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A New Set of Wings for Our Hornets

1966 Piper Aztec airplane donated to SUNY Broome.

With the mascot of an angry hornet, it’s only fitting that SUNY Broome received a new set of wings: a 1966 Piper Aztec airplane.

The one-of-a-kind donation came just in time for the college’s preparation of a new Aircraft Maintenance degree program. The program is currently seeking approval from the State University of New York, as well as the Federal Aviation Administration. The first step in the approval process? Having an airplane.

The plane was donated by retired dentist Dr. Bedosky and his late wife, Helen Jane Bedosky, who passed away in October. Dr. Bedosky has previously helped SUNY Broome in other ways, serving as a supervising dentist when the school first established its dental hygiene program in the late 1950s. He has also hired graduated dental hygienists from Broome for his practice. 

During the week Dr. Bedosky served as a dentist for decades, but on the weekends he took to the skies. Dr. Bedosky has explored his love of flight by being an avid pilot for over 40 years. From California to Key West, Dr. Bedosky has flown his family all over the country on vacation.

“Imagine going to Nantucket or Martha’s Vineyard for a Sunday afternoon,” Dr. Bedosky reminisced. “That’s what we did.”

The Aztec, which Dr. Bedosky purchased 36 years ago, is his fourth plane, having owned a Tri-Pacer and two Cherokee planes prior.

After speaking with his long-time mechanic, Chris Euechenhofer of C&F Aircraft Service, Dr. Bedosky learned of the opportunity to donate his plane. Euechenhofer has served as an advisor in the development of the aircraft maintenance program, and has also donated airplane equipment and tools to the college himself.

“This is truly a community effort and testament to what we can do when we all work together to improve our community,” SUNY Broome President Kevin E. Drumm said.

With a total of more than 160 airports in New York State, SUNY does all that it can to help provide an education for students interested in aviation. Collectively, SUNY students have access to nearly 45 (now 46, with the new donation) airplanes, one helicopter, and one jet-powered go-kart. Offering degrees in piloting, aircraft maintenance and much more, SUNY is dedicated to helping prepare graduates to enter a high-demand workforce for aviation specialists. Extensive training programs are offered at Jamestown Community College, Farmingdale State College, Schenectady County Community College, Dutchess Community College, and Mohawk Valley Community College. Now, SUNY Broome will also be added to that list.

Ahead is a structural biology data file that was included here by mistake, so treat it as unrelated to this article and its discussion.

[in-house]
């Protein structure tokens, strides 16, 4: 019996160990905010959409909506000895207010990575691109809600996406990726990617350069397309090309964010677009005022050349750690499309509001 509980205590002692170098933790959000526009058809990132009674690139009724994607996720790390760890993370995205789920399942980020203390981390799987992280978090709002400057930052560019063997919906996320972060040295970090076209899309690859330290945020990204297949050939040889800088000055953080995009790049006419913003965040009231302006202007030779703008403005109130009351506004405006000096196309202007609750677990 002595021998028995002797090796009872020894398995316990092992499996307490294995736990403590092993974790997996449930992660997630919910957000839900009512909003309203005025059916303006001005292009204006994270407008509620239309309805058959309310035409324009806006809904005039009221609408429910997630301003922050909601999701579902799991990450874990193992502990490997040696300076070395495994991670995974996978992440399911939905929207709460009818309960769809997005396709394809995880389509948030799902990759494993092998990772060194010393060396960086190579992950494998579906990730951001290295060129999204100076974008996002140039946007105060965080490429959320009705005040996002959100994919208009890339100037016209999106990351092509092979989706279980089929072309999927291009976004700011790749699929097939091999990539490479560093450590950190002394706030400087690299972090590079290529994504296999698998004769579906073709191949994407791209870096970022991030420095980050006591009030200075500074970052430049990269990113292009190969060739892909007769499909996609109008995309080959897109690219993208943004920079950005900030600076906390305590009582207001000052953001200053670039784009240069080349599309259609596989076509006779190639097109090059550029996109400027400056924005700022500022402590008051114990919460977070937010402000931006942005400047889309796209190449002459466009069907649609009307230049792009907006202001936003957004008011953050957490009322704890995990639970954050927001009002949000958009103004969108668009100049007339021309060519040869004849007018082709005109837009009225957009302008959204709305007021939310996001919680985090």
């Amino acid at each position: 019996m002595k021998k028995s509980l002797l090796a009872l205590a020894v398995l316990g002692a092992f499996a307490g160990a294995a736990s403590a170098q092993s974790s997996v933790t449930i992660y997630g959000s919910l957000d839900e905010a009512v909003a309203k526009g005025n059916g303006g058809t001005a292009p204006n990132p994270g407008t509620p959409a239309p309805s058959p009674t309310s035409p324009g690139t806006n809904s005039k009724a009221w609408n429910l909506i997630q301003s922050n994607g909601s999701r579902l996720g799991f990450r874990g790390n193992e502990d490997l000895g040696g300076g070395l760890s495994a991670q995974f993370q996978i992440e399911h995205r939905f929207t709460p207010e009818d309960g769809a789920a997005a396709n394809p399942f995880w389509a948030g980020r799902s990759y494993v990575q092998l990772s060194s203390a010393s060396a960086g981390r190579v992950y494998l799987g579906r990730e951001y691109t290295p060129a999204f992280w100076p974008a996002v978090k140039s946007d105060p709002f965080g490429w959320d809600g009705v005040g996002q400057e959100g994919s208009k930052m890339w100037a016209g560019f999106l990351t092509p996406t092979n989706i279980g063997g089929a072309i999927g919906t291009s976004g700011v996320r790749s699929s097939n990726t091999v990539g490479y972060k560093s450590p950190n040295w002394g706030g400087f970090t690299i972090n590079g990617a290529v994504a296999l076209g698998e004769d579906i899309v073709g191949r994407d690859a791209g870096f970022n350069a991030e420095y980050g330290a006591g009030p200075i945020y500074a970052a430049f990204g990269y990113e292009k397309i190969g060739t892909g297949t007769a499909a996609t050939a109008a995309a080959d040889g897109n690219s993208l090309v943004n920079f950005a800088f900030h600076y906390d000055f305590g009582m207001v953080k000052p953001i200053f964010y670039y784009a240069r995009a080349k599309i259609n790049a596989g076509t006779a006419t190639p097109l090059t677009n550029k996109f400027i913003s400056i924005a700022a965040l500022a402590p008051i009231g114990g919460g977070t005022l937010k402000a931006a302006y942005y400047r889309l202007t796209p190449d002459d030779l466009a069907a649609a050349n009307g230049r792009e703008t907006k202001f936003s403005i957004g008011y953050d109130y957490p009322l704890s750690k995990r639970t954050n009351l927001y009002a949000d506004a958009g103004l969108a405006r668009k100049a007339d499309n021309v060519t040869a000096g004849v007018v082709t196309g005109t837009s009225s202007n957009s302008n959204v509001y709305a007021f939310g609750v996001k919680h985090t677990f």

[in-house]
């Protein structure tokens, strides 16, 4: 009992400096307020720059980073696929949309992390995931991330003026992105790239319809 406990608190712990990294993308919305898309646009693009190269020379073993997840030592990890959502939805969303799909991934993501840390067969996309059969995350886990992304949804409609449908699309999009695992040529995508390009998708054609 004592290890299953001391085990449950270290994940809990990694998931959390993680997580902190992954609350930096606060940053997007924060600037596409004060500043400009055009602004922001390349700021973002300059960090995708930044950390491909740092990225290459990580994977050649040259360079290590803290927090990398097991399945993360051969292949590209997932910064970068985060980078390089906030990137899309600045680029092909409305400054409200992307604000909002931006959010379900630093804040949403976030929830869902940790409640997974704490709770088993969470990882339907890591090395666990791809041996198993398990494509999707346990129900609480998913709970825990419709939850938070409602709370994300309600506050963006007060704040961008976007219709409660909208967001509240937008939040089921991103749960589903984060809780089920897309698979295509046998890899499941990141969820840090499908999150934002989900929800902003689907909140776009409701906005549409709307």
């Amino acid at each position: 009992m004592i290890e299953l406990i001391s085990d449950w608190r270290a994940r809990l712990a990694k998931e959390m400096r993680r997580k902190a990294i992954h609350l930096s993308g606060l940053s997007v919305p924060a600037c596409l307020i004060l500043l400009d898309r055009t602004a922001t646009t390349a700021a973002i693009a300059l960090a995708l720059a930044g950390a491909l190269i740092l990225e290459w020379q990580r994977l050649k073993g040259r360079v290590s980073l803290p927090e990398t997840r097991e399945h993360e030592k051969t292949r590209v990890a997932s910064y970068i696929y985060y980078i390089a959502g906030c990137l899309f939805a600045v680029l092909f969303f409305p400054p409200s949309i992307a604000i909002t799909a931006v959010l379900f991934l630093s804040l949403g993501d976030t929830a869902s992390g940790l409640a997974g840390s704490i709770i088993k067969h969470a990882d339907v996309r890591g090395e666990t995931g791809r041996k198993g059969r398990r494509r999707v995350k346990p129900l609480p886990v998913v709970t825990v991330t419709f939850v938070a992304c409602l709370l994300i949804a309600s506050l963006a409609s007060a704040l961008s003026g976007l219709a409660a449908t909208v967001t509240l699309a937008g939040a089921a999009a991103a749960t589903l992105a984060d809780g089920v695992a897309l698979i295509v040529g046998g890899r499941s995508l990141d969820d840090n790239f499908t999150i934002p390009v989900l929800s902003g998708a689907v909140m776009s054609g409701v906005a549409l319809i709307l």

In 2014, SUNY Broome was approached by the Greater Binghamton Airport to develop a program to train airplane technicians, due to the area sorely lacking in trained mechanics. The school has been looking to “lift off” the program ever since then. Now, with Dr. Bedosky’s donated plane, the school can finally apply to complete the extensive application process to get the program up and running.

Once launched, the program will offer courses on individual aspects of aircraft maintenance including aircraft structural repair, landing gear and engine repair and avionics said Joe DeAngelo, chairman of engineering technologies at SUNY Broome. After completing 1,900 hours of hands-on-training, students will then be prepared to take the FAA certification exam. The program will take a total of four semesters for students to complete.

According to AOL Jobs, those who have a passion for aviation can pursue careers in aerospace management, aircraft management, aerospace engineering, airline piloting, among others. It’s also important to note that aviation isn’t just something to explore for those who want to be a pilot. Those with skills in math, mechanical work, or security tasks, also have options within the field.

Although still waiting for approval by the FAA and SUNY, Dr. Bedosky’s donation has helped set the foundation for this unique program which will be sure to help aspiring aviators for years to come.

“I’m at a time in my life where I’m out of flying; what am I going to do with the airplane?” Dr. Bedosky said. “When I was offered the opportunity to donate this airplane, it didn’t take me five minutes. I just knew right away.”

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Written by Julia Day

Julia is a student assistant in the SUNY Office of New Media. She is an undergraduate student at the University at Albany pursuing a double major in Communications and Business Administration with a concentration in marketing.

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